It's all very well designing and building a delightful Fiori app. But what about the long tail - supporting that app through its lifetime, with fixes and changes that come along? There's a fifth "D" to the SAP Fiori development mantra, and that "D" is for "Debugging".
In the SAP Fiori world, there's a mantra which generally goes like this:
Discover -> Design -> Develop -> Deploy
These four "D" words represent the progressive stages of bringing new functionality into the world, starting with Design Thinking principles, iterating on prototypes early on, building a stable first version and moving it to production. You can read more about this mantra, relating to SAP's User Experience as a Service, in Digital devolution in local authorities - Putting people first.
However, there's a fifth "D" word that is crucial. That word is "Debugging", representing activities that kick in around "Develop" and live well beyond "Deploy".
Debugging is positive
Don't get put off by the knee-jerk negative connotations that the word "debugging" might conjure up. Sure, it represents the act of diagnosing and fixing problems with code, with apps, especially those already in production. But it also represents the more positive aspects of being able to thoroughly understand an app from the inside, behind the scenes.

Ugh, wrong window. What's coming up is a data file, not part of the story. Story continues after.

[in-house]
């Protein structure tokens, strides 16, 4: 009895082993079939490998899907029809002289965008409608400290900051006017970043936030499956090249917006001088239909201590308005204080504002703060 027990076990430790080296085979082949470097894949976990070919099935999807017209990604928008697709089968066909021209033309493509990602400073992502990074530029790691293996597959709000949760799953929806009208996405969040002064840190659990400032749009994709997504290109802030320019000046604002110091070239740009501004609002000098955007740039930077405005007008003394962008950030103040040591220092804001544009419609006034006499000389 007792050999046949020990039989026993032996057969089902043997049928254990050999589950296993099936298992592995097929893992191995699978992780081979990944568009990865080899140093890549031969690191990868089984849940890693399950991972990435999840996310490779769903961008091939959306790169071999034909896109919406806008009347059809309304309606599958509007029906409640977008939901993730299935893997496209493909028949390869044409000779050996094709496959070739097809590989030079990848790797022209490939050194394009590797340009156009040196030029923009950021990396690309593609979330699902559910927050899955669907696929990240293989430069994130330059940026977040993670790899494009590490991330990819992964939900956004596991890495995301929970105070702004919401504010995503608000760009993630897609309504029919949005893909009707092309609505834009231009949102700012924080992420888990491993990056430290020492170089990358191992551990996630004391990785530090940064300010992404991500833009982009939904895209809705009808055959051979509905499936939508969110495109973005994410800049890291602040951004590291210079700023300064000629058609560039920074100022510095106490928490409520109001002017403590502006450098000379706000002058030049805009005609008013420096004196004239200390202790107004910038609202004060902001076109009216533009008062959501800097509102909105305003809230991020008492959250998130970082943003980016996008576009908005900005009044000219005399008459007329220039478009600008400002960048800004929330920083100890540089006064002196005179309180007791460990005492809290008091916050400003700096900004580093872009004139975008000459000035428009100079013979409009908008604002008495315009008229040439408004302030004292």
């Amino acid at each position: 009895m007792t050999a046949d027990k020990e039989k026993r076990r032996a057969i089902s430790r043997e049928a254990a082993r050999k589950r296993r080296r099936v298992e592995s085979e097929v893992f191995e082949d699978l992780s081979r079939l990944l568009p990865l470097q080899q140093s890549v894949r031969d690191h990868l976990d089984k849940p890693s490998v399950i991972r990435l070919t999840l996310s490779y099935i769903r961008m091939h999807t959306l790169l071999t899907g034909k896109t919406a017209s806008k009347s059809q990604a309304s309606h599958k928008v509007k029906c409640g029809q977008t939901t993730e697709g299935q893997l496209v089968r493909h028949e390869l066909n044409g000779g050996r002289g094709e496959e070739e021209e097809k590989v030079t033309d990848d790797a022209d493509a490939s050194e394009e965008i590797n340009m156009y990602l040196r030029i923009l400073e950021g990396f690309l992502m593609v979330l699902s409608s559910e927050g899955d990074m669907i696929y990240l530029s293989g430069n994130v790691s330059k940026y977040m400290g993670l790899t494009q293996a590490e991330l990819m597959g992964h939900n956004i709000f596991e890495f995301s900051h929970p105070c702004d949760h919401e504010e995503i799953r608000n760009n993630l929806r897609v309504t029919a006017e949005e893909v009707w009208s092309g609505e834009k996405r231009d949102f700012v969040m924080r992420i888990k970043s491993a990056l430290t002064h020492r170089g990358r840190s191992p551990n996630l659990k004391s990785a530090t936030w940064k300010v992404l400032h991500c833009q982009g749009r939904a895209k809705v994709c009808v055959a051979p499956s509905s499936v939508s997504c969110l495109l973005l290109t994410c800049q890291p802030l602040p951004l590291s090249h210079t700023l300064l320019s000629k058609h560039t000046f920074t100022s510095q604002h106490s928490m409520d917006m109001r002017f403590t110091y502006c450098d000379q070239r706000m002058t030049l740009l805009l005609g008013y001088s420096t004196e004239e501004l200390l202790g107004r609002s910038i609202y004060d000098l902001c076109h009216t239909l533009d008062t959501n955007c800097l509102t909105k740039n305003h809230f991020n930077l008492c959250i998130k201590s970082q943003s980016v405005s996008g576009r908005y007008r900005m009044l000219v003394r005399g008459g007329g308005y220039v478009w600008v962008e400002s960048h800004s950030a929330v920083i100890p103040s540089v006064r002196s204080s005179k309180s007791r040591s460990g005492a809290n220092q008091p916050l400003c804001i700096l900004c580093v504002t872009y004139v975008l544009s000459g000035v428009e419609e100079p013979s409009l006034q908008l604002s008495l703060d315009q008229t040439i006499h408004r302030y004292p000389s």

Not only to be able to support it and to address issues, but also to have the wherewithal to properly extend and enhance it, introducing new features in a sane and safe way, sympathetic to the existing design, architecture and codebase.
Complex vs complicated
SAP Fiori apps can be complex beasts. This complexity comes at different levels. While the Fiori design language demands simplicity of user experience, realising that minimal user interface is far from simple; it's not magic that causes a swan to glide effortlessly and smoothly across the water, it's a combination of muscle coordination, fluid dynamics and, well, pretty furious paddling under the surface.
Another level of complexity is in the implementation itself. UI5, the industrial strength HTML5 toolkit with which Fiori apps are built, is commonly referred to as being "enterprise grade". What that means is that it has a set of features and facilities that are key to creating business apps that can go global: Support for the Model-View-Controller development approach, data binding, internationalisation, control hierarchies and asynchronous network requests to satisfy business data consumption are just some of the ingredients that make Fiori apps what they are today. Moreover, these ingredients make for complex scenarios under the hood.
There's a difference between complex and complicated. By the nature of what is being achieved by building rich business apps that run in the browser and reach back into SAP systems to transact, lots of things have to be properly orchestrated. But that's different to complicated. Any fool can build something complicated - to paraphrase a famous quote that's often attributed to Mark Twain:
"I didn't have time to build a simple app, so I built a complicated one".
Building something complicated is not the same as building something that is inherently complex.